At that point I realized, I’ve talked about something like this before.

Physicists work on lots of different things, and many of them don’t seem to have much to do with physics. They study geometry and topology, biological molecules and the nature of evolution, income inequality and, yes, engineering.

On the surface, these don’t have much to do with physics. A friend of mine used to quip that condensed matter physicists seem to just “pick whatever they want to research”.

There is something that ties all of these topics together, though. They’re all things that physicists are good at.

Physics grad school gives you a wide variety of tools with which to understand the world. Thermodynamics gives you a way to understand large, complicated systems with statistics, while quantum field theory lets you understand everything with quantum properties, not just fundamental particles but materials as well. This batch of tools can be applied to “traditional” topics, but they’re equally applicable if you’re researching something else entirely, as long as it obeys the right kinds of rules.

In the end, the best definition of physics is the most useful one. Physicists should be people who can benefit from being part of physics organizations, from reading physics journals, and especially from training (and having been) physics grad students. The whole reason we have scientific disciplines in the first place is to make it easier for people with common interests to work together. That’s why Akasaki, Amano, and Nakamura aren’t “just” engineers, and why I and my fellow string theorists aren’t “just” mathematicians. We use our knowledge of physics to do our jobs, and that, more than anything else, makes us physicists.


Edit: It has been pointed out to me that there’s a bit more to this story than the main accounts have let on. Apparently another researcher named Herbert Paul Maruska was quite close to getting a blue LED up and running back in the early 1970’s, getting far enough to have a working prototype. There’s a whole fascinating story about the quest for a blue LED, related here. Maruska seems to be on friendly terms with Akasaki, Amano, and Nakamura, and doesn’t begrudge them their recognition.

Stop! Impostor!

Ever felt like you don’t belong? Like you don’t deserve to be where you are, that you’re just faking competence you don’t really have?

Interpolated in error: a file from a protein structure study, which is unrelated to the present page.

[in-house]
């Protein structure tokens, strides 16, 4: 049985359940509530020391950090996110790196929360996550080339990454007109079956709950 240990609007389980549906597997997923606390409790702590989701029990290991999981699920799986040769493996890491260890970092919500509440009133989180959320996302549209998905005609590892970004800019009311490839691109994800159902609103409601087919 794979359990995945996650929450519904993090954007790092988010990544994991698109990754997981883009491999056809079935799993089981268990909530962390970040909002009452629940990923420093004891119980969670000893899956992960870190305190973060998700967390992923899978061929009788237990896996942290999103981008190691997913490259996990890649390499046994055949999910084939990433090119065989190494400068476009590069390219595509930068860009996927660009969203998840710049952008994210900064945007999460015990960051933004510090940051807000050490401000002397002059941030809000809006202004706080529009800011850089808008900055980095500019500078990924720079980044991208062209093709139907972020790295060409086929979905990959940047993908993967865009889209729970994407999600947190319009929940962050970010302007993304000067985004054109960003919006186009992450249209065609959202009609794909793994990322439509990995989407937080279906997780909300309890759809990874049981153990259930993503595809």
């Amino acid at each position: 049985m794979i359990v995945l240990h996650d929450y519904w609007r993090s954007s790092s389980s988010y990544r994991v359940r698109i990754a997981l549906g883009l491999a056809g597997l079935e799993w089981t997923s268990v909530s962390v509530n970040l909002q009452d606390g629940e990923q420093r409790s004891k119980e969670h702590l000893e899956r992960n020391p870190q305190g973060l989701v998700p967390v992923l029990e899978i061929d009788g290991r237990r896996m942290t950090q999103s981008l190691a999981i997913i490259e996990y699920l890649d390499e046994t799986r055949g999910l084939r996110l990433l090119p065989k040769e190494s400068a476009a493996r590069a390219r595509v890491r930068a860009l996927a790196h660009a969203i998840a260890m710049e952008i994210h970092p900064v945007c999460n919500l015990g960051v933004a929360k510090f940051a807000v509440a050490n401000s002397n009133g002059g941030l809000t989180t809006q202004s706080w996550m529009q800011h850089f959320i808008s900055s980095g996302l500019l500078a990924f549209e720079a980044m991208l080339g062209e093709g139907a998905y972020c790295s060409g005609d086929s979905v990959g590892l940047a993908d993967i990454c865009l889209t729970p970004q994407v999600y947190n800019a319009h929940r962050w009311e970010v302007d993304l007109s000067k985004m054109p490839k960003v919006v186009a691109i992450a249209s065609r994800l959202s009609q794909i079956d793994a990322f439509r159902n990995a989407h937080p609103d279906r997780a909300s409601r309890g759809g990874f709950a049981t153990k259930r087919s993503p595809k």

If not, it may surprise you to learn that this is a very common feeling among successful young academics. It’s called impostor syndrome, and it happens to some very talented people.

It’s surprisingly easy to rationalize success as luck, to assume praise comes from people who don’t know the full story. In science, we’re surrounded by people who seem to come up with brilliant insights on a regular basis. We see others’ successes far more often than we see their failures, and often we forget that science is at its heart a process of throwing ideas against a wall until something sticks. Hyper-aware of our own failures, when we present ourselves as successful we can feel like we’re putting on a paper-thin disguise, constantly at risk that someone will see through it.

As paper-thin disguises go, I prefer the classics.

In my experience, theoretical physics is especially heavy on impostor syndrome, for a number of reasons.

First, there’s the fact that beginning grad students really don’t know all they need to. Theoretical physics requires a lot of specialized knowledge, and most grad students just have the bare bones basics of a physics undergrad degree. On the strength of those basics, you’re somehow supposed to convince a potential advisor, an established, successful scientist, that you’re worth paying attention to.

Throw in the fact that many people have a little more than the basics, whether from undergrad research projects or grad-level courses taken early, and you have a group where everyone is trying to seem more advanced than they are. There’s a very real element of fake it till you make it, of going to talks and picking up just enough of the lingo to bluff your way through a conversation.

And the thing is, even after you make it, you’ll probably still feel like you’re faking it.

As I’ve mentioned before, there’s an enormous amount of jury-rigging that goes into physics research. There are a huge number of side-disciplines that show up at one point or another, from numerical methods to programming to graphic design. We can’t hire a professional to handle these things, we have to learn them ourselves. As such, we become minor dabblers in a whole mess of different fields. Work on something enough and others will start looking to you for help. It won’t feel like you’re an expert, though, because you know in the back of your mind that the real experts know so much more.